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visits member for 3 years, 6 months
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Jul
2
comment Which algorithms do I need to look into?
@user61852: the context is that of a music workshop in which, each evening, students who have known each other for 10+ years and meet once a year, get to play a couple of tunes together. So resting is not a concern. Also, said musicians will be up till 4 in the morning jamming anyway ;)
Jul
2
comment Which algorithms do I need to look into?
@DanPichelman unless the bands Needs More Cowbellâ„¢.
Jul
2
comment Can't I just use all static methods?
+1. I would add that static methods make it hard-to-impossible to write tests, as in most cases you can't mock them: once any portion of your code depends on a static method, you can't substitute it with a no-op in your tests. A prime example in the .NET world would be classes like File, FileInfo and DirectoryInfo (and in fact, there are libraries which hide them behind interfaces that can then be injected as needed and mocked out in tests).
Jul
2
asked Which algorithms do I need to look into?
Mar
12
answered How to design to allow for future logic revision?
Feb
12
comment Storing web app passwords so that they can be retrieved
Correct, I mentioned Excel just to provide some context about how ridiculous the situation already is. I will look into your suggestion, even if I'm not sure it's worth the trouble.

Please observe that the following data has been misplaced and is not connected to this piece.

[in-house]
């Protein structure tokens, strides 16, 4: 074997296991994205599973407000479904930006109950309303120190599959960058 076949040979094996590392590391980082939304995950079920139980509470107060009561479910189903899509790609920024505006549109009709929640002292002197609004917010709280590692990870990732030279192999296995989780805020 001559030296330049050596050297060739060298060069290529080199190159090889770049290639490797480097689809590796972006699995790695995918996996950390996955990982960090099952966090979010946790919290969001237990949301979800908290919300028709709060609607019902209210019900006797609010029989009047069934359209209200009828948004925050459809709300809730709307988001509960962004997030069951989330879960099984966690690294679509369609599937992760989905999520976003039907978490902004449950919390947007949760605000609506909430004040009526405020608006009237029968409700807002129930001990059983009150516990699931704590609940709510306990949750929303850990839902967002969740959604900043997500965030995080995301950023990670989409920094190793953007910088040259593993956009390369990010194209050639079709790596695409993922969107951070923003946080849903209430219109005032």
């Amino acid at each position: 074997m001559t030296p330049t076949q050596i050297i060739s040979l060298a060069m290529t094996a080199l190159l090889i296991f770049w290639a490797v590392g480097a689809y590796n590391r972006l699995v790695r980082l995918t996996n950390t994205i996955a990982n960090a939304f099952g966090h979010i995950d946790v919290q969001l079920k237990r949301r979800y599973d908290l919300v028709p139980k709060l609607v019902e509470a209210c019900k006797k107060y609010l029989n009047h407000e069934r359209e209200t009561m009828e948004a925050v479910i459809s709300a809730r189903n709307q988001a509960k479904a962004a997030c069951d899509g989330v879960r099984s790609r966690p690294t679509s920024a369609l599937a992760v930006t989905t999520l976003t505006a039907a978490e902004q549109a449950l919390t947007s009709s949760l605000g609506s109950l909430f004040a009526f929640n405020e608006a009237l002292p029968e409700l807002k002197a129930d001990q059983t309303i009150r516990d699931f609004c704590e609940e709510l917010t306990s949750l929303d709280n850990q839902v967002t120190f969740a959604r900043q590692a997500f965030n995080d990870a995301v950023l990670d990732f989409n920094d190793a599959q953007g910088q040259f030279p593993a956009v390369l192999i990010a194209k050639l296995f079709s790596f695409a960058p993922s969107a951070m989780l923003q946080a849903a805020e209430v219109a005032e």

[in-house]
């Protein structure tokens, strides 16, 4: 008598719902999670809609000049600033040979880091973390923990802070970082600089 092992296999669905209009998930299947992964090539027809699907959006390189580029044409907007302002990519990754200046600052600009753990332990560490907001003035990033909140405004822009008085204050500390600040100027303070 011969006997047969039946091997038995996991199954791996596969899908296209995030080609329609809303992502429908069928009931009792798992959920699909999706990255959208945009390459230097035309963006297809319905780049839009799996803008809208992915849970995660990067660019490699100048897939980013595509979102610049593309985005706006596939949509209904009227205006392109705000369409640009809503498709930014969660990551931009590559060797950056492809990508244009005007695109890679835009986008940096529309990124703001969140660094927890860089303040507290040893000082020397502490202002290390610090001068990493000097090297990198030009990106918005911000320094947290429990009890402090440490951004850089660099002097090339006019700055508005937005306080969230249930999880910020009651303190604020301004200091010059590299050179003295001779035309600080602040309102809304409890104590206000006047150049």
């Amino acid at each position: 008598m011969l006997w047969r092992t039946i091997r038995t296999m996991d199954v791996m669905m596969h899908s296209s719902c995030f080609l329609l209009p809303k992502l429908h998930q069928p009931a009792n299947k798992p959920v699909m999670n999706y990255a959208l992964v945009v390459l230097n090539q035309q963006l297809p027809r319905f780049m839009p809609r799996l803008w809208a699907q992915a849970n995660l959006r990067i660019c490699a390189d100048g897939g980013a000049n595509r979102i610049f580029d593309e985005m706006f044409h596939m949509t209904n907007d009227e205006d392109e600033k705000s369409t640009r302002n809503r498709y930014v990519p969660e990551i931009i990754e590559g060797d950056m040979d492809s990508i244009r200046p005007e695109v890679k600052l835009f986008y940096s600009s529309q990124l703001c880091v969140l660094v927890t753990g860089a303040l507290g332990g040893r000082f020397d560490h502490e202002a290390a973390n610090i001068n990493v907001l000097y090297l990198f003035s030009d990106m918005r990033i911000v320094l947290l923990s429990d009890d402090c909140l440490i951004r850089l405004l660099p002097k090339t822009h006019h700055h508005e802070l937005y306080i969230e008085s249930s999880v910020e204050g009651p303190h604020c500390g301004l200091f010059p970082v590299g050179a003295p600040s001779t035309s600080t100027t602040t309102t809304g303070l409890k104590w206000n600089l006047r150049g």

Feb
12
comment Storing web app passwords so that they can be retrieved
First of all, thank you for your answer. Yours is a sound suggestion, in fact I did consider it for a while, but there was another requirement (which I admittedly forgot to mention): generate as few customer calls as possible. If my boss would discover that customers are calling because I didn't implement his obvious clear text solution I might have a tough time. A part of me just says "Fuck it, do what he wants and let customers sue him somewhere down the road", but the other part would feel horrible going down that route.
Feb
12
awarded  Editor
Feb
12
revised Storing web app passwords so that they can be retrieved
added 190 characters in body
Feb
12
comment Storing web app passwords so that they can be retrieved
@MetaFight I'm no crypto wizard either, but that sounds like it could work. I will definitely look into it, thank you.
Feb
12
comment Storing web app passwords so that they can be retrieved
@tom yeah, well, but the spreadsheet won't be up to date the minute the user changes his password. Plus, the passwords would be stored in clear text anyway, so that would kind of defeat my purpose, would it not?
Feb
12
comment Storing web app passwords so that they can be retrieved
@m4tt1mus, as I wrote, a recovery mechanism is not feasible because I can't count on users even having an email address.
Feb
12
comment Storing web app passwords so that they can be retrieved
@salihrkc should I explain why accessing the passwords of the users you manage is a bad idea? Or why storing passwords in freaking clear text is bad?
Feb
12
awarded  Student
Feb
12
awarded  Custodian
Feb
12
reviewed Approve suggested edit on Storing web app passwords so that they can be retrieved
Feb
12
asked Storing web app passwords so that they can be retrieved
Jan
25
awarded  Yearling
Oct
21
answered Dropbox as a Version Control tool
Sep
30
answered How to learn programming from very basic level to advanced level?